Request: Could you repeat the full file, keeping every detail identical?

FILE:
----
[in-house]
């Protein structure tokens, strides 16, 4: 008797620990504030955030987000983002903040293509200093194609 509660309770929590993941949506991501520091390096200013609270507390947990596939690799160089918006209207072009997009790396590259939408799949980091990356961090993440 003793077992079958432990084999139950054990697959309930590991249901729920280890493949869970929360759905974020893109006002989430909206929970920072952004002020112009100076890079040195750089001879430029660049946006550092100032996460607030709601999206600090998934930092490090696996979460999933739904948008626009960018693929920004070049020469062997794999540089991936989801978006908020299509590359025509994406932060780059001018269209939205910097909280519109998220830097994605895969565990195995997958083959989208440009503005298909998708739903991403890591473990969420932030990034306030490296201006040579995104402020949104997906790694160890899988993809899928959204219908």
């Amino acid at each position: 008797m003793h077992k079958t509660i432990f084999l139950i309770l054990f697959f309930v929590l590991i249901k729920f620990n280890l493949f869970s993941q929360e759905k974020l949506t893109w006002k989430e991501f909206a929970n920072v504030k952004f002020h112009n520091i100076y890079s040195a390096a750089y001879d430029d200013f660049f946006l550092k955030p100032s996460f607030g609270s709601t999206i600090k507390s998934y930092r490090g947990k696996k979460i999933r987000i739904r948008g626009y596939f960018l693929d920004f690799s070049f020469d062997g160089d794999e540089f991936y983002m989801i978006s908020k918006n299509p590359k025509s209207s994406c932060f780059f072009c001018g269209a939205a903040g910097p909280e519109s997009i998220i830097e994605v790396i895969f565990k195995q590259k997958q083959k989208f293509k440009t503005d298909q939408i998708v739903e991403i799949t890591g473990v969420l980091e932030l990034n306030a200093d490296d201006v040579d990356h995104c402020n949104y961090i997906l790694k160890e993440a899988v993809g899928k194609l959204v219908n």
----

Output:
[in-house]
């Protein structure tokens, strides 16, 4: 008797620990504030955030987000983002903040293509200093194609 509660309770929590993941949506991501520091390096200013609270507390947990596939690799160089918006209207072009997009790396590259939408799949980091990356961090993440 003793077992079958432990084999139950054990697959309930590991249901729920280890493949869970929360759905974020893109006002989430909206929970920072952004002020112009100076890079040195750089001879430029660049946006550092100032996460607030709601999206600090998934930092490090696996979460999933739904948008626009960018693929920004070049020469062997794999540089991936989801978006908020299509590359025509994406932060780059001018269209939205910097909280519109998220830097994605895969565990195995997958083959989208440009503005298909998708739903991403890591473990969420932030990034306030490296201006040579995104402020949104997906790694160890899988993809899928959204219908």
């Amino acid at each position: 008797m003793h077992k079958t509660i432990f084999l139950i309770l054990f697959f309930v929590l590991i249901k729920f620990n280890l493949f869970s993941q929360e759905k974020l949506t893109w006002k989430e991501f909206a929970n920072v504030k952004f002020h112009n520091i100076y890079s040195a390096a750089y001879d430029d200013f660049f946006l550092k955030p100032s996460f607030g609270s709601t999206i600090k507390s998934y930092r490090g947990k696996k979460i999933r987000i739904r948008g626009y596939f960018l693929d920004f690799s070049f020469d062997g160089d794999e540089f991936y983002m989801i978006s908020k918006n299509p590359k025509s209207s994406c932060f780059f072009c001018g269209a939205a903040g910097p909280e519109s997009i998220i830097e994605v790396i895969f565990k195995q590259k997958q083959k989208f293509k440009t503005d298909q939408i998708v739903e991403i799949t890591g473990v969420l980091e932030l990034n306030a200093d490296d201006v040579d990356h995104c402020n949104y961090i997906l790694k160890e993440a899988v993809g899928k194609l959204v219908n």